A friend of mine who teaches general science to the lower classes in a reputed school, observed

 amusedly that thanks to TV viewing, the students display a greater interest in and knowledge about the animal kingdom and that her classes have become livelier. 

In the light of this statement, I wonder if TV is not more sinned against than sinning. 

Do the programmes-other than the ones meant for entertainment-fail to hold the interest of children who are regarded as the main victims of the ‘new opiate’? I, for one, eel youngsters take a keener interest in sports, literature, science or even politics, as a result of watching TV.

A school girl known to me has become an avid reader of Tagore, Premchand, O’Henry, Sir Arthur Conan Doyle, Jane Austen, etc., in recent months. I think TV whets their appetite for general knowledge in a way.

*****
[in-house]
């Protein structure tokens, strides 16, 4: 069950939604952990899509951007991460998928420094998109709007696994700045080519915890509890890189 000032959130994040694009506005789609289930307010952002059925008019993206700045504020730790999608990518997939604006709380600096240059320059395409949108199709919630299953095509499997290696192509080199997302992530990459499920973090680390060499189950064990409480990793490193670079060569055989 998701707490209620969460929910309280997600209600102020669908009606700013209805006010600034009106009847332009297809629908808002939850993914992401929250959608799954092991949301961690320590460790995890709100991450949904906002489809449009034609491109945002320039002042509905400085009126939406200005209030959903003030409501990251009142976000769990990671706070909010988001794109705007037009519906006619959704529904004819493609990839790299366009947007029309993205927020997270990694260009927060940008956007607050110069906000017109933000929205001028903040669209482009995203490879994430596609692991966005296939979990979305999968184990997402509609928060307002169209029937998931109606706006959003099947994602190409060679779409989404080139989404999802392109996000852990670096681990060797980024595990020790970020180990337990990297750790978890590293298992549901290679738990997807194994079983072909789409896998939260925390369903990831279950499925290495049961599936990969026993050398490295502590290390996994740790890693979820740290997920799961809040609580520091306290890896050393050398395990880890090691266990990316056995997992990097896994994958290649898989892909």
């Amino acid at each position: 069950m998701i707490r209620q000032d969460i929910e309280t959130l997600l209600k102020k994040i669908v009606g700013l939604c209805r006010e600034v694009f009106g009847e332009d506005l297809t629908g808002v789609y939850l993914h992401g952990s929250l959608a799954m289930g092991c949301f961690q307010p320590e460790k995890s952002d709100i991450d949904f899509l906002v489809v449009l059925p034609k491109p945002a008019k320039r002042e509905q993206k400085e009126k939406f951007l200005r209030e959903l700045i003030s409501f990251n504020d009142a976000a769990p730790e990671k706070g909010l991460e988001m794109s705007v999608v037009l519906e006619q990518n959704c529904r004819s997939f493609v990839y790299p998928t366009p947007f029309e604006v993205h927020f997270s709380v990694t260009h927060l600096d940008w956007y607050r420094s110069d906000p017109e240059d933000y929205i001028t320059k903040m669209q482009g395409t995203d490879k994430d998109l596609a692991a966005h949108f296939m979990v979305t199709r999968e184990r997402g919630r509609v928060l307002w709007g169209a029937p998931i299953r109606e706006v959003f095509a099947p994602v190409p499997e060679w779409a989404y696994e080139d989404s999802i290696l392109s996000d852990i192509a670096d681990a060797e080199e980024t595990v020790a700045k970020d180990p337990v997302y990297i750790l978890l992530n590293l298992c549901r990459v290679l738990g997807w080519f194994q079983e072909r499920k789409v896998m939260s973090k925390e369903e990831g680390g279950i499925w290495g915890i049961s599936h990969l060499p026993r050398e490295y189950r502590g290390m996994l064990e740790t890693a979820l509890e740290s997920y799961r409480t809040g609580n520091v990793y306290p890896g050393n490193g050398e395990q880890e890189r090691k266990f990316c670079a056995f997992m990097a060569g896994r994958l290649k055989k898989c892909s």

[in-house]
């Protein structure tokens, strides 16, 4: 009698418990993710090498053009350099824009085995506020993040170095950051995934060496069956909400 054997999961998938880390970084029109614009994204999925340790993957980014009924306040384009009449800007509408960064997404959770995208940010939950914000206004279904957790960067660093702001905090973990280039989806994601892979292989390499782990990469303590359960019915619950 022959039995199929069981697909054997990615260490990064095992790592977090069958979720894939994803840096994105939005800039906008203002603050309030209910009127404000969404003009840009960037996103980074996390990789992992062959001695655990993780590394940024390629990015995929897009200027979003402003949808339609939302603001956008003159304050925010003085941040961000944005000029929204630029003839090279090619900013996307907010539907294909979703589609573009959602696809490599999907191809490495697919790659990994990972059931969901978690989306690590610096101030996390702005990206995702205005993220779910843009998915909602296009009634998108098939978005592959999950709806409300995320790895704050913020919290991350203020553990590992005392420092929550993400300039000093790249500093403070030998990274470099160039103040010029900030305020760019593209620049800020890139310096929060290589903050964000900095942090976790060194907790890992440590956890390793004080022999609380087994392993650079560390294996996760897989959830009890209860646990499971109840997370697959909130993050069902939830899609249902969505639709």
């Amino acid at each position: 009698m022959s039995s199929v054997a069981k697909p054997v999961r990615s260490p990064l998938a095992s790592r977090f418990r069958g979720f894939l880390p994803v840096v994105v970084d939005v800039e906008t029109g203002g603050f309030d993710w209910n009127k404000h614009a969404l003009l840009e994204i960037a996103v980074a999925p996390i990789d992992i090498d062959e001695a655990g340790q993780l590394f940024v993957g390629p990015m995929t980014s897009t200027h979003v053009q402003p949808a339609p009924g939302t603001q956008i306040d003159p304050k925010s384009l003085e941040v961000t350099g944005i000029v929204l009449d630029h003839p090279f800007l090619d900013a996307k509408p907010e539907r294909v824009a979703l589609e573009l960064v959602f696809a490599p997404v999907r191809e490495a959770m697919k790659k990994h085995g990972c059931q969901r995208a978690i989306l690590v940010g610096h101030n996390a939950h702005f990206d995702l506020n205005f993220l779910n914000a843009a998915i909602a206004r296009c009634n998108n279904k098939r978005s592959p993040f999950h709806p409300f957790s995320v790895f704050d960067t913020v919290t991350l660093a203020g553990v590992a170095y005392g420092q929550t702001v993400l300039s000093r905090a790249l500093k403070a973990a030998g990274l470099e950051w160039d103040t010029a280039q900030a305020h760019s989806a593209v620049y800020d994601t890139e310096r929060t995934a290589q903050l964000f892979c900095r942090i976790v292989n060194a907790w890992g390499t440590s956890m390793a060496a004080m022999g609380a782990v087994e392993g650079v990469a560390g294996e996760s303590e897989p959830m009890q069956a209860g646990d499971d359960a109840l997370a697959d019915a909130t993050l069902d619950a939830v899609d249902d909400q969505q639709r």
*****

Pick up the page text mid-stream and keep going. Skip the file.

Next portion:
As for waste of their prime time, in the absence of TV the children could well become hooked on to comics of dubious merit. Injudicious viewing is indulged in by children only in households where the parents lack the requisite firmness to deal with them. Or, do some parents themselves ned to be de-addicted?




*this letter won the first prize in the Eve’s Weekly magazine, Feb 28th to March 6, 1987 edition.


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